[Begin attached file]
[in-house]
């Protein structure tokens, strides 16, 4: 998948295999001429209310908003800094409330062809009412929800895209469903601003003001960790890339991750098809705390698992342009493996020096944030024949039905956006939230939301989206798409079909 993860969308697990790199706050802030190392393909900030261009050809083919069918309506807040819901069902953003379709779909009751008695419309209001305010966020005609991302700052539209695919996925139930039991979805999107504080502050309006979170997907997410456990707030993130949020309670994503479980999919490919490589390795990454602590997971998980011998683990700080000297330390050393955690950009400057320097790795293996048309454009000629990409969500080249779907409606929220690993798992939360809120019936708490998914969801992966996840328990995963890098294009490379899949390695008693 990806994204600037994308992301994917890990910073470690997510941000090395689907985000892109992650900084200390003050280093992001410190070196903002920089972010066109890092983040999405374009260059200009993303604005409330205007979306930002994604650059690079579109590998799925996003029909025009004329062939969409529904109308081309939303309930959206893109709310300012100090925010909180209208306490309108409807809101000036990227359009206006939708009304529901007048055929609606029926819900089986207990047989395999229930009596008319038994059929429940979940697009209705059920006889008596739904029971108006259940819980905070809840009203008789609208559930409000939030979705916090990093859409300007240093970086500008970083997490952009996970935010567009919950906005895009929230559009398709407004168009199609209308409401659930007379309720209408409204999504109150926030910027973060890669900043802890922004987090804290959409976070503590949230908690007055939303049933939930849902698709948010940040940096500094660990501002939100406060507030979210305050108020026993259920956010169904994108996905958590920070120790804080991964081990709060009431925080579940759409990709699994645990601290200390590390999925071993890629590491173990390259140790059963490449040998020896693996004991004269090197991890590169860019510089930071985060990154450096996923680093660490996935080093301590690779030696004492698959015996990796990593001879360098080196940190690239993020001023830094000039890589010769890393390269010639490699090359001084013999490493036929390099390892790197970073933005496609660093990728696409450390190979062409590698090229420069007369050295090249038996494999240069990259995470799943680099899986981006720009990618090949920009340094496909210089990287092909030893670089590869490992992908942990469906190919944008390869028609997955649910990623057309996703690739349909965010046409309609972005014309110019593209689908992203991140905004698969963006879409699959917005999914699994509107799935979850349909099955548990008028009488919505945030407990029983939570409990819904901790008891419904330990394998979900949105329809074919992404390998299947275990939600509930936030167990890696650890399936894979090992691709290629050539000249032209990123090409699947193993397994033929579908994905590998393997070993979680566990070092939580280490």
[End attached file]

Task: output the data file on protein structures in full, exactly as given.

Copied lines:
[in-house]
């Protein structure tokens, strides 16, 4: 998948295999001429209310908003800094409330062809009412929800895209469903601003003001960790890339991750098809705390698992342009493996020096944030024949039905956006939230939301989206798409079909 993860969308697990790199706050802030190392393909900030261009050809083919069918309506807040819901069902953003379709779909009751008695419309209001305010966020005609991302700052539209695919996925139930039991979805999107504080502050309006979170997907997410456990707030993130949020309670994503479980999919490919490589390795990454602590997971998980011998683990700080000297330390050393955690950009400057320097790795293996048309454009000629990409969500080249779907409606929220690993798992939360809120019936708490998914969801992966996840328990995963890098294009490379899949390695008693 990806994204600037994308992301994917890990910073470690997510941000090395689907985000892109992650900084200390003050280093992001410190070196903002920089972010066109890092983040999405374009260059200009993303604005409330205007979306930002994604650059690079579109590998799925996003029909025009004329062939969409529904109308081309939303309930959206893109709310300012100090925010909180209208306490309108409807809101000036990227359009206006939708009304529901007048055929609606029926819900089986207990047989395999229930009596008319038994059929429940979940697009209705059920006889008596739904029971108006259940819980905070809840009203008789609208559930409000939030979705916090990093859409300007240093970086500008970083997490952009996970935010567009919950906005895009929230559009398709407004168009199609209308409401659930007379309720209408409204999504109150926030910027973060890669900043802890922004987090804290959409976070503590949230908690007055939303049933939930849902698709948010940040940096500094660990501002939100406060507030979210305050108020026993259920956010169904994108996905958590920070120790804080991964081990709060009431925080579940759409990709699994645990601290200390590390999925071993890629590491173990390259140790059963490449040998020896693996004991004269090197991890590169860019510089930071985060990154450096996923680093660490996935080093301590690779030696004492698959015996990796990593001879360098080196940190690239993020001023830094000039890589010769890393390269010639490699090359001084013999490493036929390099390892790197970073933005496609660093990728696409450390190979062409590698090229420069007369050295090249038996494999240069990259995470799943680099899986981006720009990618090949920009340094496909210089990287092909030893670089590869490992992908942990469906190919944008390869028609997955649910990623057309996703690739349909965010046409309609972005014309110019593209689908992203991140905004698969963006879409699959917005999914699994509107799935979850349909099955548990008028009488919505945030407990029983939570409990819904901790008891419904330990394998979900949105329809074919992404390998299947275990939600509930936030167990890696650890399936894979090992691709290629050539000249032209990123090409699947193993397994033929579908994905590998393997070993979680566990070092939580280490």